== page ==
Wednesday 15 April 2015

Survey results: A quick OO terminology survey

I didn't quite get 100 responses, but 95 is close enough (and not bad for over a weekend, during which this blog's readership is pretty dire).

To recap, the first two questions related to this code:

x = new Y()

First I asked whether you were more likely to describe x as:

  • a class
  • a component
  • an instance
  • an object
  • or something else

Second I asked the same question of Y.

The third question was to guess what a CFML function createComponent() might be for.

All of this was asked due to the situation I describe in "Lucee 5 beta: createComponent()".

So, how did you answer?

Question 1

The first two questions gave %age likelihoods that you'd use each term to describe the element in question, ranging from 0% (I'd never use this term) through 25%, 50%, 75% to 100% (I'd always use this term). For scoring the results, I'm gonna tally them up with a weighting: zero points for 0% through to four points for 100%.

As far as the x in x = new Y() goes, the breakdown was thus:

AnswerWeighted percentage

95% of people correctly identified it as an object or an instance. 2% went with component.

NB: the "other" votes were all invalidated for a coupla reasons. Some people had said "variable" (which doesn't make sense in the context of the question):

Consider the variable x. What percentage of the time would you use the following terms to describe what that variable "is"?
In that context, declaring that the thing already defined as a variable is a variable is... not helpful.

A coupla other people repeated variations of what they'd voted for in the other options, so treated it as a "add a comment" not a "a different term" sort of option.

My answer was "object, 100% of the time". I might also call it a "Y instance" (that sounds silly; say the CFC was an Vehicle, I'd say "Vehicle instance"), but probably less than 5% of the time, so I just stuck with "object".

Only 2% (weighted) of people thought it was a component. This is significant.

Question 2

As for what the Y in x = new Y() would be described as, we have this:

AnswerWeighted percentage

There were a few "other" options here. One person said "CFC" so I weighted that with "component". One person gave 100% weighting to "class" but also 100% weighting to Other" with a value of "type", which doesn't make sense (the %ages, I mean), so I just ignored that one. Someone else said "bean / service / dao" which I think is too precise and at the same time being imprecise because there's no way of knowing from that example what sort of CFC Y actually represents (and this was on purpose). So I discarded that answer too. And one person said "function", which is just wrong, so I discarded it.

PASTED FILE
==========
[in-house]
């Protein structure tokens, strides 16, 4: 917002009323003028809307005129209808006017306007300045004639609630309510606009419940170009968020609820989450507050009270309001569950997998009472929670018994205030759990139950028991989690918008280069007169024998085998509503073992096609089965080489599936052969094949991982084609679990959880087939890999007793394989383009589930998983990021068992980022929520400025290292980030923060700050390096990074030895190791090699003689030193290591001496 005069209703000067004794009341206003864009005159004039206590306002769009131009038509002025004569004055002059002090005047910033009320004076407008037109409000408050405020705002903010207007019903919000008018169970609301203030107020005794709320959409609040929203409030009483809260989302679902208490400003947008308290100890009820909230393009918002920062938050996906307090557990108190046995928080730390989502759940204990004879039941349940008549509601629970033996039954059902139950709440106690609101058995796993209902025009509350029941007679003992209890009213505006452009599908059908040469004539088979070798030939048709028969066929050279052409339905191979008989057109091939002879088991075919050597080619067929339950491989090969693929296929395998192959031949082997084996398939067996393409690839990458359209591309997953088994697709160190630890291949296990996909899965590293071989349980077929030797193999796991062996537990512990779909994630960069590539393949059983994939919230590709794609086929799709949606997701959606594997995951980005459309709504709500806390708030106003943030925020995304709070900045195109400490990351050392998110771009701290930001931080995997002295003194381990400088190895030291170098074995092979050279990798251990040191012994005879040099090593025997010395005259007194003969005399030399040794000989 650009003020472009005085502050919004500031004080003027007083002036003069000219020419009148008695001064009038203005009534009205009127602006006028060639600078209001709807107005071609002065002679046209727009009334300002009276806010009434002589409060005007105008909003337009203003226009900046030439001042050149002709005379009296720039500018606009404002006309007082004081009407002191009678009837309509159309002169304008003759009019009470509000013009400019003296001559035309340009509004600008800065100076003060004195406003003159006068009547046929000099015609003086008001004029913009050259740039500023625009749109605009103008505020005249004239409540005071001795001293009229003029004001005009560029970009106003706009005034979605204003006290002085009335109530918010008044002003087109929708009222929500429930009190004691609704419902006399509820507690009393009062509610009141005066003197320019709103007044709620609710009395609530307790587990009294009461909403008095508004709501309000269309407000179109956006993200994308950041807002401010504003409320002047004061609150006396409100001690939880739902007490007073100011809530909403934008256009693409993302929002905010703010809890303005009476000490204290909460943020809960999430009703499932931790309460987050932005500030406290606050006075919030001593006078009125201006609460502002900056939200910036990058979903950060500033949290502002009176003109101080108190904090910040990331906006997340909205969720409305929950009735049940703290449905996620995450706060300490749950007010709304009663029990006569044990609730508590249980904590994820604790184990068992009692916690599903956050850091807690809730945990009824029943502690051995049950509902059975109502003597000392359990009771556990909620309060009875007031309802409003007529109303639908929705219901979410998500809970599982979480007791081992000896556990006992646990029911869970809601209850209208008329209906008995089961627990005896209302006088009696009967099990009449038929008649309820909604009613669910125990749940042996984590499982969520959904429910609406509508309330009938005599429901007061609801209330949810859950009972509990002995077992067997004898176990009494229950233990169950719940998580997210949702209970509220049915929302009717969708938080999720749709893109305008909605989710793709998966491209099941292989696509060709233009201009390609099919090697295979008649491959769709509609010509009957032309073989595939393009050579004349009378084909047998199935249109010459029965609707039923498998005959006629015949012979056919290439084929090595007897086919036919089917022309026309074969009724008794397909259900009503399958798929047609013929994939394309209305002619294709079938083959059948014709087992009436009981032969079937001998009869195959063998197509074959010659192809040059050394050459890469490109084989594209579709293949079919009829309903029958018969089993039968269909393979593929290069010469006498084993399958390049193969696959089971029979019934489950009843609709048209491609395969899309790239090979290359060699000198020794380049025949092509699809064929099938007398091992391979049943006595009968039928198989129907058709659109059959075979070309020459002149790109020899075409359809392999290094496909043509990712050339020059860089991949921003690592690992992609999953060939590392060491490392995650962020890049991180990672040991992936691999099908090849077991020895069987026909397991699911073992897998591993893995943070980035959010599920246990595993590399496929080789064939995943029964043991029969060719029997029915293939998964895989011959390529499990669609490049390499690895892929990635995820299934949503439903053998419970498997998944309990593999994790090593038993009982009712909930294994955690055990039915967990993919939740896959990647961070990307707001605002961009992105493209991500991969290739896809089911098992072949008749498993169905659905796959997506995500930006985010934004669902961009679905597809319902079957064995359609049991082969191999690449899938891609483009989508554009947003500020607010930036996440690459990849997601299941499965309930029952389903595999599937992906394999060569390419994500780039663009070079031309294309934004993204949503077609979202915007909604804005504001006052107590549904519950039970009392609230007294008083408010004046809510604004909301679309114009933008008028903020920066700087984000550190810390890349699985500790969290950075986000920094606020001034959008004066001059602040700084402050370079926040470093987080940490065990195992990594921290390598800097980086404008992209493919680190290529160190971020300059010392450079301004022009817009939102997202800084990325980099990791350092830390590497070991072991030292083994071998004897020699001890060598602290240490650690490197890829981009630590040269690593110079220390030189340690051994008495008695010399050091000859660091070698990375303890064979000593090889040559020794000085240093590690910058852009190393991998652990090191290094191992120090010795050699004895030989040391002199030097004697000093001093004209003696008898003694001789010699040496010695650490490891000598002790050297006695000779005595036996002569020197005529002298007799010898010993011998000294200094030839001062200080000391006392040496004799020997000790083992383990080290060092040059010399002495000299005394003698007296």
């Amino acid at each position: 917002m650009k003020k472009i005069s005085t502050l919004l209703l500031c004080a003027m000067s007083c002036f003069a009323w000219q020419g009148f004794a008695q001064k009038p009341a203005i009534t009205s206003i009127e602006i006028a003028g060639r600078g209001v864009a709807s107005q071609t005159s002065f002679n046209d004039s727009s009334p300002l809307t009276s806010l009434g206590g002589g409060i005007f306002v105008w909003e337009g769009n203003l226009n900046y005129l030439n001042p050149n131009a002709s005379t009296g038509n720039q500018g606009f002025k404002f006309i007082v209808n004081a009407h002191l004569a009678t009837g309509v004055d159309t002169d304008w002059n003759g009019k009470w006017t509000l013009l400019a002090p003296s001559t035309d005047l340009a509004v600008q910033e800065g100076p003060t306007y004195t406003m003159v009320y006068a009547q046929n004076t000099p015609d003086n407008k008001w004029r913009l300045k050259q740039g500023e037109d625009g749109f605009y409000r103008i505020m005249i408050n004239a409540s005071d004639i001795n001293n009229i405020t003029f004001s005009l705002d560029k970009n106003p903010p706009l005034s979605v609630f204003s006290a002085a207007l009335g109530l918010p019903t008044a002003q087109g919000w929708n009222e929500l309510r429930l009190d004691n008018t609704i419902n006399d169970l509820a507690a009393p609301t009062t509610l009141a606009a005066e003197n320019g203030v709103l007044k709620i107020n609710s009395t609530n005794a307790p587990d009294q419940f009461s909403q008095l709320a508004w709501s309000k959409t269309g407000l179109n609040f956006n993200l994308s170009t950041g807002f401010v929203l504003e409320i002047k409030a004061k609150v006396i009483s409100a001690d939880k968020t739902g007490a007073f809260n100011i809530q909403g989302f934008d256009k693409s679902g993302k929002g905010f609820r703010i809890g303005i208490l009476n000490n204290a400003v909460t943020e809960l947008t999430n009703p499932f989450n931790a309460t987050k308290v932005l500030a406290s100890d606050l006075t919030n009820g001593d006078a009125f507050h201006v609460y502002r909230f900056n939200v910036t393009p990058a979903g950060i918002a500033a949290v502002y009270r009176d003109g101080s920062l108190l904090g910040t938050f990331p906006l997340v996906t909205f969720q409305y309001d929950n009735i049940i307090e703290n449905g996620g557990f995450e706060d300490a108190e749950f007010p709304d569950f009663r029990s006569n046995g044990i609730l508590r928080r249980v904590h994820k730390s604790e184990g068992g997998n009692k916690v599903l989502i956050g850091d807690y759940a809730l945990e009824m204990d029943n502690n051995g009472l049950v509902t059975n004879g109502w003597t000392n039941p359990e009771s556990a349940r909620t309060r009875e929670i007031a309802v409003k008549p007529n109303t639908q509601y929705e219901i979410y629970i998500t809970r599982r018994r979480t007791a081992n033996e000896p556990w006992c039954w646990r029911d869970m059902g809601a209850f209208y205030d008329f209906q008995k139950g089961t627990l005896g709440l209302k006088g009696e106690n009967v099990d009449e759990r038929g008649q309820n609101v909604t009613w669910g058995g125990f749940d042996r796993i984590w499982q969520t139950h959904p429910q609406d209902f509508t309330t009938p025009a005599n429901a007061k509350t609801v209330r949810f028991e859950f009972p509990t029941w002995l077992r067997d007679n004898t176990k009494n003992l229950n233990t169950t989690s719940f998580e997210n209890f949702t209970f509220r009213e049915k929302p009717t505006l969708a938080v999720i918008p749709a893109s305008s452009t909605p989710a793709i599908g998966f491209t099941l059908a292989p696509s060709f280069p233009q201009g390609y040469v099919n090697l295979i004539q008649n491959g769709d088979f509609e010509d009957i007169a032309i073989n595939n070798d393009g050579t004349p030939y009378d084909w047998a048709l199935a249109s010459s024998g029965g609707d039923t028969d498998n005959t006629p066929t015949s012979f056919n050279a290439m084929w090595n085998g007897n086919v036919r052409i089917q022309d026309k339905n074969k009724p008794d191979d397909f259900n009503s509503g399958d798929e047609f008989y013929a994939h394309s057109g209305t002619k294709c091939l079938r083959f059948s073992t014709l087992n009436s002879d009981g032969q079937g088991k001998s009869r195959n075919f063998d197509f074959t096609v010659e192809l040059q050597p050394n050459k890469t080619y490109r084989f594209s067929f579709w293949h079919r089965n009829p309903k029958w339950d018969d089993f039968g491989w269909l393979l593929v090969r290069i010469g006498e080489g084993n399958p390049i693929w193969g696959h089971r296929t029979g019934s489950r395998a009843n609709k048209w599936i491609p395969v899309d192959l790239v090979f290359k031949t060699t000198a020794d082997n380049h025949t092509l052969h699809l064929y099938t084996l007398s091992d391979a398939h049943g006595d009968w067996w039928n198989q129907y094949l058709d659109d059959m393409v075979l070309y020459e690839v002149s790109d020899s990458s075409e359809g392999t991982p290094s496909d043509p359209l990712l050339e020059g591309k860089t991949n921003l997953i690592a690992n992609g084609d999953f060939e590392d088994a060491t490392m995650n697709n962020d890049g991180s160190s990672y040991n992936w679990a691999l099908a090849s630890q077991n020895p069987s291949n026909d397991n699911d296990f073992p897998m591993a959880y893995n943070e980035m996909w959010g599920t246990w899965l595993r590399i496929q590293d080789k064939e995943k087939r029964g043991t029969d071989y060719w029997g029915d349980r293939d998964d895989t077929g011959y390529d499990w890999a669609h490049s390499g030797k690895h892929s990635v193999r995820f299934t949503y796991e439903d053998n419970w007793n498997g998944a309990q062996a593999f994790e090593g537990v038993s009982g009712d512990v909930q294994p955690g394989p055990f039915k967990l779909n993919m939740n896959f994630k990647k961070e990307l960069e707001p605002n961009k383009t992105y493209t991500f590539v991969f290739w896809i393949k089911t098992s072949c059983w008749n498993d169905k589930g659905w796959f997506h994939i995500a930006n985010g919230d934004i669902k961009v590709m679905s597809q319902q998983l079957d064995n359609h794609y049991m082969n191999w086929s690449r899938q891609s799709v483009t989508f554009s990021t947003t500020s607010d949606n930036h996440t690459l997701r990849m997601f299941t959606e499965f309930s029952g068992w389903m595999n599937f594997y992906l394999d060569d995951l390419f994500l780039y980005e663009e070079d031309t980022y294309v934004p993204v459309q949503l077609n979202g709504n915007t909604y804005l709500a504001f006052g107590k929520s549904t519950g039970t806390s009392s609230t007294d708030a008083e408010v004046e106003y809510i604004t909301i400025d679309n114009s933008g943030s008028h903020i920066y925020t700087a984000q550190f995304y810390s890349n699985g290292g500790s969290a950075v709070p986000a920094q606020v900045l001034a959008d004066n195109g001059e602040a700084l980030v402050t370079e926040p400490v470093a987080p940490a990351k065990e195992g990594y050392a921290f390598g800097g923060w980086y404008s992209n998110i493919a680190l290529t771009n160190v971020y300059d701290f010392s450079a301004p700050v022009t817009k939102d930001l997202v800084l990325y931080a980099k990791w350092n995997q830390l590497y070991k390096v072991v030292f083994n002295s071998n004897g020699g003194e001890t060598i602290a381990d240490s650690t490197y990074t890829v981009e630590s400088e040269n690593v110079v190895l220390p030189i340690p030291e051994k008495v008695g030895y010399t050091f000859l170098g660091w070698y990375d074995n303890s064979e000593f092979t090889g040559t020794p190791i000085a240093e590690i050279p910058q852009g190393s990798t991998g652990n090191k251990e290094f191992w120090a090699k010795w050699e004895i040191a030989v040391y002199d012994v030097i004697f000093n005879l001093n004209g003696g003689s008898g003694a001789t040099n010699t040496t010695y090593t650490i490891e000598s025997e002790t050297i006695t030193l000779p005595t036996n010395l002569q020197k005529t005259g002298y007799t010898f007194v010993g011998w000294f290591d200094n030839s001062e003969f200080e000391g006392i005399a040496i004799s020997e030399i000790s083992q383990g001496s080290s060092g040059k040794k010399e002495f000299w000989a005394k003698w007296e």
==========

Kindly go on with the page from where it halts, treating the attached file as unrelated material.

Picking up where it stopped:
I said "class / component" with a 50/50 split.

So 37% of people identify with the term "component" when thinking of a CFC reference in code.

Question 3

In the context of your answers above: if CFML was to have a new function createComponent(), what would you think it would be used for?
There are some interesting answers here:

To create instances of ColdFusion components.
This is, indeed, actually what it is for.

Certainly not creating objects that are instances of an existing component ;)

The name of that function is really throwing me for a loop. I can only think it would be a way to programatically create code inside a component {} (or ) tag. Off the top of my head, I can't think why one would want to do that, but perhaps I'm not thinking outside the box.
This would be what I'd expect. Because a component is the actual CFC.

As an example of how not to design a language.
Well there is that, yes.

Only possible thing I can think of is it shorthand for CreateObject("component","nameofcomponent") ? Bit pointless if so

Create an instance of a class

an answer. (Sorry, I was just being meta {but not class}).
Yeah. Thanks.

That makes no sense. You create components by writing a .cfc / .lucee file.

I would have to assume it is to create an instance of a component, as I cannot image a syntax where creating a component (read "class") is done via a function.
Well: quite.

a shortcut for createObject('component', 'x.x') (event though the component part is assumed)

Create an instance of a class, but I can only guess that because that is the subject of this survey, otherwise I would not have any idea.

I would, as I do now, naturally think of it the same as CreateObject(), which, in each case, is really creating an instance of something.

It might create a reference to a component or class, so you can have a name to reference when calling static methods or getting static properties.
Good thinking: this actually makes sense. But sadly it's not what it's for.

Not sure, I don't use that term even though CFC stands for CF Component.

Create Component would be a way to make an on demand component instead of having it in a separate component file. same as component { } probably pass in the items in the brackets and whether it extends something.

Creating an object of a particular class.

Some anonymous/lambda way of creating a component/class. NOT a method to instantiate a new object of that class/component.

I would think that based on a struct of data, one could dynamically create a component/class that doesn't exist within the request which could then be instantiated. For instance: x = new Y("foo"); Y.cfc must already exist | x = createComponent('Y', { name="foo", property1="bar" }) would dynamically create a cfc on the fly.

I expect it would be used for creating instances of objects defined by classes in component files.